These three points as part of an EU reform in the next EU convent will support that EU decisions are taken mid-term in a true EU spirit, see point c. below. 

c. EU policy in harmonised/ integrated areas is driven by genuine EU interest rather than  national interests 

EU decisions in areas which are harmonised/ integrated are taken in the spirit of a genuine EU  interest rather than being a compromise of national interests. 

EU citizens live towards a “European way of life“. Central values include human dignity, peace and freedom, democracy, human rights, equality, the rule of law, and social and ecological responsibility. 

There are EU universities in areas ‘harmonised’ by the EU, such as ECB Banking Supervision, ECB  monetary policy, the resolution of credit institutions, competition law, and anti-money laundering and the countering the financing of terrorism. The education system continues to remain the competence of the Member States

70 % of the EU citizens speak at least 2 EU languages fluently, and 50%, ideally 3 EU languages.  This is the objective for all EU citizens regardless of their level of education and whether they live in big cities or at the countryside. 

d. Clearer allocation of tasks between the EU and national level for the sake of clarity 

The areas of competence of the EU versus the member states are more clearly defined for the sake of transparency for EU citizens and decision-makers with a view to ensuring a joint understanding and trust of all EU citizens as well as the EU member states. 

It is important that the EU respects national particularities, traditions and characteristics of  Member States, such as religious holidays and regional products. To this end, the European  Committee of the Regions should be strengthened in the next EU reform. 

In addition, the principle of subsidiarity needs to be observed, i.e. there needs to be a clear benefit and added-value for the EU citizens if the EU rather than the member states takes action, for instance by reason of the scale and effects of the proposed action.

How do you see the role of AI in the near future? What do you think of regulating it? 

AI offers great opportunities such as increased efficiency, consistency in results, and replacing  manual work of workforces, in particular in times of a shortage of qualified workforce at all levels.  What is important is to make sure that human beings, i.e. people, take the crucial decisions and  closely monitor the development and the use of AI.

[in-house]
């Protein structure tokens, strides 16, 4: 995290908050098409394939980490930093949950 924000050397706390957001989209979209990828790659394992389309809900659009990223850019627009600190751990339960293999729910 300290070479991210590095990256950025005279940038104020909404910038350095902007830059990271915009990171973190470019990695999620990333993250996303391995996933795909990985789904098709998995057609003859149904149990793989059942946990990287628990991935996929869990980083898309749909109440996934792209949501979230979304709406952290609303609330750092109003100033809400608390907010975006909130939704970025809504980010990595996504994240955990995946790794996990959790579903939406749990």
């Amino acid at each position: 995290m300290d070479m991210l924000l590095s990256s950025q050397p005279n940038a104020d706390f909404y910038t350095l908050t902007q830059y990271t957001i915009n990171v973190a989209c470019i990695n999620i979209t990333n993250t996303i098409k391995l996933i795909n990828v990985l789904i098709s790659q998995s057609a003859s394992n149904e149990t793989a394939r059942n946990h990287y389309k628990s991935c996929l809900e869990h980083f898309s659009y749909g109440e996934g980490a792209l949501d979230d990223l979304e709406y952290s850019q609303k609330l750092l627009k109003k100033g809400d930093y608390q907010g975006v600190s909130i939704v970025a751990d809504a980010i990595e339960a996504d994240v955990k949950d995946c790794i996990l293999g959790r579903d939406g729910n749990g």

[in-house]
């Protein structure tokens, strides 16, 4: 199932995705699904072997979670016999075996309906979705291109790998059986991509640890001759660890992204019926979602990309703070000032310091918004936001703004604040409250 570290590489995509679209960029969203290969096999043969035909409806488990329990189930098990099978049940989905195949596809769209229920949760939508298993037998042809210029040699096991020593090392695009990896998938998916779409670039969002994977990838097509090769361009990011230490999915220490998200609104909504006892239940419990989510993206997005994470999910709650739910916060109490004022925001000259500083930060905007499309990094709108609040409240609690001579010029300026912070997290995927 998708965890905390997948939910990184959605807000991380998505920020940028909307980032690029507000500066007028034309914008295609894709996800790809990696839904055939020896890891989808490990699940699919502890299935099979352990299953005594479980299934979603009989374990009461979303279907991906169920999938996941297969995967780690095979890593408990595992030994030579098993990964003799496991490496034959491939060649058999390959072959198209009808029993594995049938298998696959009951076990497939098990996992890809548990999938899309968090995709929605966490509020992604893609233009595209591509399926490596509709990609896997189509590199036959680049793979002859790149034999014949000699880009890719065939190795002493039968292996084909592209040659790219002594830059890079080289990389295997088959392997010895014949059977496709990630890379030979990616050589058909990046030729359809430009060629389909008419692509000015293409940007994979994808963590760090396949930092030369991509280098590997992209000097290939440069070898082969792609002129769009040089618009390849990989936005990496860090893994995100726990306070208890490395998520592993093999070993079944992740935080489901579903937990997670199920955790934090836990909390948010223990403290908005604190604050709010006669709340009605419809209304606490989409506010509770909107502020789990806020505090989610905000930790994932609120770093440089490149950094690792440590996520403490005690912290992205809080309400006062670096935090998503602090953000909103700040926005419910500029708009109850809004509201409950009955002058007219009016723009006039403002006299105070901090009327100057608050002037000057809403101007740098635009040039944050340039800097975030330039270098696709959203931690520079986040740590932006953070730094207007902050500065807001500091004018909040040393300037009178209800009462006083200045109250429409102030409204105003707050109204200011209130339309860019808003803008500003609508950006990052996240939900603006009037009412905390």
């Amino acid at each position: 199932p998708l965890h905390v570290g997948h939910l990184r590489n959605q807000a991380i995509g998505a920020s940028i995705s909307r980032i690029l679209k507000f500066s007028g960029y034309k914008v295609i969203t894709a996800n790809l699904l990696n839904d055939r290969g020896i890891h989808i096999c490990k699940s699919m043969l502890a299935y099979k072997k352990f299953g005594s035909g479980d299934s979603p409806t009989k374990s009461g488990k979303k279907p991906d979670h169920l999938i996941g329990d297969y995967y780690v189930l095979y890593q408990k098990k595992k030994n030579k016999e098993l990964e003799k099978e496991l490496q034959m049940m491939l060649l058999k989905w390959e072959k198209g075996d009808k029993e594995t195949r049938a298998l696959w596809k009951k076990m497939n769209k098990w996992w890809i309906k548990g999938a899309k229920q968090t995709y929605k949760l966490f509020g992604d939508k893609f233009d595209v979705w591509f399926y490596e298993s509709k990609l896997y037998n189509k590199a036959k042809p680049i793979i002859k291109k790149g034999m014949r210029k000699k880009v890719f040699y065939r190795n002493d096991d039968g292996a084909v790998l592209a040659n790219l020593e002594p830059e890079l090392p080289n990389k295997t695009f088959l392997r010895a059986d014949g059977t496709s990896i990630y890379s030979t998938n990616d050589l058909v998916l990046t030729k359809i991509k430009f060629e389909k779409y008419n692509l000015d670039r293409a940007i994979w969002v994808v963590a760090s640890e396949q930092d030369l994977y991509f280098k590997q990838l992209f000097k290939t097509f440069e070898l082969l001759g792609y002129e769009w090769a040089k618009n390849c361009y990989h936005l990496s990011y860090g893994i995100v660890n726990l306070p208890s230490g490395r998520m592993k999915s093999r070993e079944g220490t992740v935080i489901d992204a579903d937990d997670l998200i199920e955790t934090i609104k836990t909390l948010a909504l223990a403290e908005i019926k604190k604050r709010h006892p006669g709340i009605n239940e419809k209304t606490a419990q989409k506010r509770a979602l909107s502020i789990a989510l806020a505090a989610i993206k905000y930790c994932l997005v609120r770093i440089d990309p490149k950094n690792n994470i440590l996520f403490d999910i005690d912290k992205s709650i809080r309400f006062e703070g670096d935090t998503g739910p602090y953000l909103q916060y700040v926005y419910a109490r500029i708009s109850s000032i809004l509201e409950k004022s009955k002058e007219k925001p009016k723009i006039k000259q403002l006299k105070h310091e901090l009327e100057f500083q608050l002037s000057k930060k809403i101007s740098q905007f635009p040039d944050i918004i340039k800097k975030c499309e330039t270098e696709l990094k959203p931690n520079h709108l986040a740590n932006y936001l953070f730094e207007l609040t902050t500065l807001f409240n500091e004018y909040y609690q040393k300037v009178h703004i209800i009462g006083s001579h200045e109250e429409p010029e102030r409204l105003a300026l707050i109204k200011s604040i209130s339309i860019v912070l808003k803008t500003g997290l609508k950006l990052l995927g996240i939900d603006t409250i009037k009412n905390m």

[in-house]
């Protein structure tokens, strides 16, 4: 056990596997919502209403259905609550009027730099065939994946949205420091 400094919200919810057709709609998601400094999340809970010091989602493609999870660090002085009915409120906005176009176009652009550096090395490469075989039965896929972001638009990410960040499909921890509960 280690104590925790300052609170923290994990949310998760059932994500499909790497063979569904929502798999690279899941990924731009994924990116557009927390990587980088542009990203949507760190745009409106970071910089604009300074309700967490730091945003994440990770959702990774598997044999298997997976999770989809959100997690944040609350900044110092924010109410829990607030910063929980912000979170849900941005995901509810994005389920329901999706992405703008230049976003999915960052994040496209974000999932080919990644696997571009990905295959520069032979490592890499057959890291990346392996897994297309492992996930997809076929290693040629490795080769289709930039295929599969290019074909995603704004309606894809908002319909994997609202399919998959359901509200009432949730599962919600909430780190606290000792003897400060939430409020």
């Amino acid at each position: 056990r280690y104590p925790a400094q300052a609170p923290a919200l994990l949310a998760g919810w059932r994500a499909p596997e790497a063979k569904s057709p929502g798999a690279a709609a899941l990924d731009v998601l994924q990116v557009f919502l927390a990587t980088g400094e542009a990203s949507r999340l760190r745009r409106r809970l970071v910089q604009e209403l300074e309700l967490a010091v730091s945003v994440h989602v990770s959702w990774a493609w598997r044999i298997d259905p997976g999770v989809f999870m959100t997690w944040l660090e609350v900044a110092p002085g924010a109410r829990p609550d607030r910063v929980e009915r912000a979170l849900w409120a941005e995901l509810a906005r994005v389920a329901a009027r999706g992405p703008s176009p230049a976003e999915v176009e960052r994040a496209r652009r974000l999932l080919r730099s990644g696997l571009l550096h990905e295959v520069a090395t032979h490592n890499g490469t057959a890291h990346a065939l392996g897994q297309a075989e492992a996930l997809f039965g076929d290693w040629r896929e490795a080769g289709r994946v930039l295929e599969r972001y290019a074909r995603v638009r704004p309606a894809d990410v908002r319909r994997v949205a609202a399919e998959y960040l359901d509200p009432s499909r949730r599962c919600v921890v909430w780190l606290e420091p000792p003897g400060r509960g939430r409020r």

I support a limited regulation of AI if concrete risks (e.g. human rights violations) are identified.  Otherwise, the development and use of AI should be left to its users to allow for innovation and competition without overburdening bureaucracy. Please see also my reply in 6.

How does Europe benefit from free trade agreements?

In 2023, the EU-27 exported goods worth around 2,55 trillion euros. Free trade agreements reduce  and eliminate tariffs and help address behind-the-border barriers that would otherwise impede the  flow of goods and services. It encourages foreign investment, promotes regional economic and  integration, and build shared approaches between the FTA partners. Generally speaking, I believe  that FTAs support the economy and wealth of the countries involved and benefit consumers

In addition, FTAs can also be a tool to encourage ongoing domestic reform, trade liberalisation, and climate protection and to foster human rights in the countries concluding the FTA.

Many politicians talk about energy diversification. What is the ideal solution,  in your opinion? 

In my view, the objective of the energy policy should be to (i) ensure reliable and affordable energy for people and the industry, (ii) support the EU as a strong economic market with attractive conditions for the industry, start-ups and other investors, and (iii) reach climate neutrality within the EU by 2050. 

As far as possible, renewable energy should be increased and should play an important role.  However, given that solar and wind energy – which constitutes approx. 75 per cent of the renewable  energy in Germany – depend on nature and non-controllable factors, there needs to be sufficient  other types for energy supply in phases with low sun and wind (energy mix).